Sewn-through: This describes a technique of stitching the top and bottom of the comforter together to create tiny compartments to hold the down in place. As a result, the fill won’t move much, but its loft is a bit restricted.
Diamond-quilted: The pattern for stitching is a diamond and usually takes a sewn-through form of connecting the top and bottom.
Gusseted: this refers to having the top and bottom of the comforter stitched together around the outside of the comforter and can help give a more solid and rounded feel.
Baffle box: In this technique, the top and bottom don’t directly connect but are held together by a smaller piece of fabric. This increases the size of the compartments that hold the down, keeping loft levels higher while still holding the down in place. The upshot is more warmth but with a greater need for fluffing the comforter to redistribute the fill.
Why you should get a down comforter...
Excellent warmth: the nature of down and its loft makes it pound-for-pound the warmest option for a comforter.
Lightweight: because it is derived from feathers, down can provide its warmth without having to weigh a ton. This makes it easier to move around on the bed and to store away if necessary.
Softness: down has a plush, soft feel that is inviting and makes for a cozy blanket for your bed.
Durable: if properly maintained, a good down comforter can potentially last for decades.
But make sure to consider this...
Allergenic: Some people are allergic to down feathers, which makes using a down comforter or a down pillow impossible.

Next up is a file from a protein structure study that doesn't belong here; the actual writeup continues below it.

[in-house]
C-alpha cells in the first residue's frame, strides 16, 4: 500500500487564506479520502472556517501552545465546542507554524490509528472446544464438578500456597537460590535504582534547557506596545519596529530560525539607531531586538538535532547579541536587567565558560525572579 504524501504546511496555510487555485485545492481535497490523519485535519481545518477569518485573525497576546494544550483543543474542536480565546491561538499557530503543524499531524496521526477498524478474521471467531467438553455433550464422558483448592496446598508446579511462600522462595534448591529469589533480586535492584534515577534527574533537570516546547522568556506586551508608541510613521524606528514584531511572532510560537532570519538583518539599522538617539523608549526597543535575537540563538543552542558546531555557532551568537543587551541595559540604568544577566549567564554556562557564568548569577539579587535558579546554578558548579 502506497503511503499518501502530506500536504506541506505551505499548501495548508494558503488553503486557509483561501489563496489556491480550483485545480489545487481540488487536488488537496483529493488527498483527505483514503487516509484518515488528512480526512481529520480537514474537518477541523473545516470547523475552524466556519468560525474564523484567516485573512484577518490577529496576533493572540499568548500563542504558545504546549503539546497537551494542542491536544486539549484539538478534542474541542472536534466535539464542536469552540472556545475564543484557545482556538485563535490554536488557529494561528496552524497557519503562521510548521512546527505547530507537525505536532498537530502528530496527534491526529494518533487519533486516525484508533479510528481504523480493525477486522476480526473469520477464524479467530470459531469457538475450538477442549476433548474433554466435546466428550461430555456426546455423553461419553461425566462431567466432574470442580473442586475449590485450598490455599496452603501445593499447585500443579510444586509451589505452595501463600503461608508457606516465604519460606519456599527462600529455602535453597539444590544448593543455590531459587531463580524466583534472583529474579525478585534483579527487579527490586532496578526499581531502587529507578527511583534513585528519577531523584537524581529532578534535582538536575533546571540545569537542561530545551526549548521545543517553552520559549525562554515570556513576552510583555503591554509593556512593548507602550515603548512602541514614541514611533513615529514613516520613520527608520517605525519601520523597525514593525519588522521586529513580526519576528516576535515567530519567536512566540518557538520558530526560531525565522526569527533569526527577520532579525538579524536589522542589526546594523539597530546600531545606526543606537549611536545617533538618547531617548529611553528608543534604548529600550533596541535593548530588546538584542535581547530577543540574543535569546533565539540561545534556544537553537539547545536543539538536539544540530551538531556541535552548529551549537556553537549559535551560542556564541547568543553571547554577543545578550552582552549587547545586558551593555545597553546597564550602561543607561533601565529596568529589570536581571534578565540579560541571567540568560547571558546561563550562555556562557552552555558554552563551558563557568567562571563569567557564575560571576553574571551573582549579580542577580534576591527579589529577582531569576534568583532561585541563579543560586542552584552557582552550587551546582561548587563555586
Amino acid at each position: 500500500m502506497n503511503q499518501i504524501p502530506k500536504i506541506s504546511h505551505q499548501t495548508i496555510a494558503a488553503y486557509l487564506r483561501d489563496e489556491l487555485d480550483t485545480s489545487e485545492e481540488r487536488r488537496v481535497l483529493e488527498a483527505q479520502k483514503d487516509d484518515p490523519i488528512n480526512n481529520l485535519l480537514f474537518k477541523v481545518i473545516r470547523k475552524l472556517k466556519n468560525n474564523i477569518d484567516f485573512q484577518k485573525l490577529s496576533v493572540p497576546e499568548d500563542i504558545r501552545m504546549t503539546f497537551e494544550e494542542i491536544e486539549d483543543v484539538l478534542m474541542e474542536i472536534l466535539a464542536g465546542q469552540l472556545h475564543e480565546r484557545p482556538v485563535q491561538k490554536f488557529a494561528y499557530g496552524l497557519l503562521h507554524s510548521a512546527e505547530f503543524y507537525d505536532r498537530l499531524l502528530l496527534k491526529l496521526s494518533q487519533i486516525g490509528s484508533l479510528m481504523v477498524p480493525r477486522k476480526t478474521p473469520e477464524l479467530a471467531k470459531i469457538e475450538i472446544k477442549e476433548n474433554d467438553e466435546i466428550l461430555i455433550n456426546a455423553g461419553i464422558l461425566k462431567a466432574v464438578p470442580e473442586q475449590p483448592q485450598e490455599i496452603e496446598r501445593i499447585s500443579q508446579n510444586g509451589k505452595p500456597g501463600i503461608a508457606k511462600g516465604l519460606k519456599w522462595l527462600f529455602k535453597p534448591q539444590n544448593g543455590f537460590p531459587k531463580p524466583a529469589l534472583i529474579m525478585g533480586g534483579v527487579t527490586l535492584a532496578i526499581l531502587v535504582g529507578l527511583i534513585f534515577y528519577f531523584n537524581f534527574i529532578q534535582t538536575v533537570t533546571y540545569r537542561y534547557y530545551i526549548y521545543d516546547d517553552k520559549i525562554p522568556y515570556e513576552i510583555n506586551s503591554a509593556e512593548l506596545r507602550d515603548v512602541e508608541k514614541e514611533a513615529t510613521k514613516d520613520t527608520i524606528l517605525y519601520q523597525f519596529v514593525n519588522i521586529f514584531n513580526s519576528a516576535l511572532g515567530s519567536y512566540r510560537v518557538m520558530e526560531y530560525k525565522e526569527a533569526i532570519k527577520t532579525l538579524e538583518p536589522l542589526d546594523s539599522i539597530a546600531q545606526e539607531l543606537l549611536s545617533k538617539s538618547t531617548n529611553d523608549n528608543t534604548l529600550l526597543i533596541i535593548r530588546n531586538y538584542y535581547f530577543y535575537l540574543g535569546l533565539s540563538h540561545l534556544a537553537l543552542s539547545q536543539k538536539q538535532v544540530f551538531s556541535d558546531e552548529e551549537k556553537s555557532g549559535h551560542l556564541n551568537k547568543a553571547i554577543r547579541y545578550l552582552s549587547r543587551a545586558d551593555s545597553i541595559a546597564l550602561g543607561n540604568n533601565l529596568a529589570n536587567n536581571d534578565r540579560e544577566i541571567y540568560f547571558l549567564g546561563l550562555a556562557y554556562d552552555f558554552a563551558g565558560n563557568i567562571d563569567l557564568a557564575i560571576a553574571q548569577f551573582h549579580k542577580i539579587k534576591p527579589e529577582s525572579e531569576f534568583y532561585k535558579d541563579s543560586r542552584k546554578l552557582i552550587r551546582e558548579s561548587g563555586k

Too warm: Some people find the warmth provided by a down comforter to be stifling. Or they may find it to be too warm during several months of the year and not viable as an all-season blanket.
Harder to maintain: In order to protect the down fill, these comforters require more specific and careful maintenance than most synthetic or cotton comforters.
Usually require a cover: While some cotton or synthetic comforters are designed to be used as-is, most down comforters need a cover (such as duvet cover), and the comforter may move around within the duvet cover.
Caring for Your Down Comforter
A down comforter is an investment, and with the proper care, you can get many years of excellent use from it. Here are three key tips to caring for your down comforter.
First, shake it out regularly. This helps to redistribute the down and maintain the loft of the comforter. If you notice any material coming out of the shell, make sure to repair it quickly.
Second, clean it properly. Follow any instructions from the manufacturer. If it can be washed in a machine, don’t use hot water, and only use a light or mild detergent. Top-loading washing machines should be avoided because they tend to put more twisting pressure on the fill. Dry cleaning is controversial as some manufacturers recommend it, but it can in some cases damage a down comforter.
Third, store it cautiously. Down should never be stuffed tightly in a box or in a plastic bag as this will compress the down and trap in any moisture or dirt. Instead, if you need to store it (such as in the summer), fold it up and keep it in a dry place (such as a closet). Ideally, you can fold it and store it in a cotton bag that keeps it contained but allows airflow through the bag and the comforter to keep it fresh.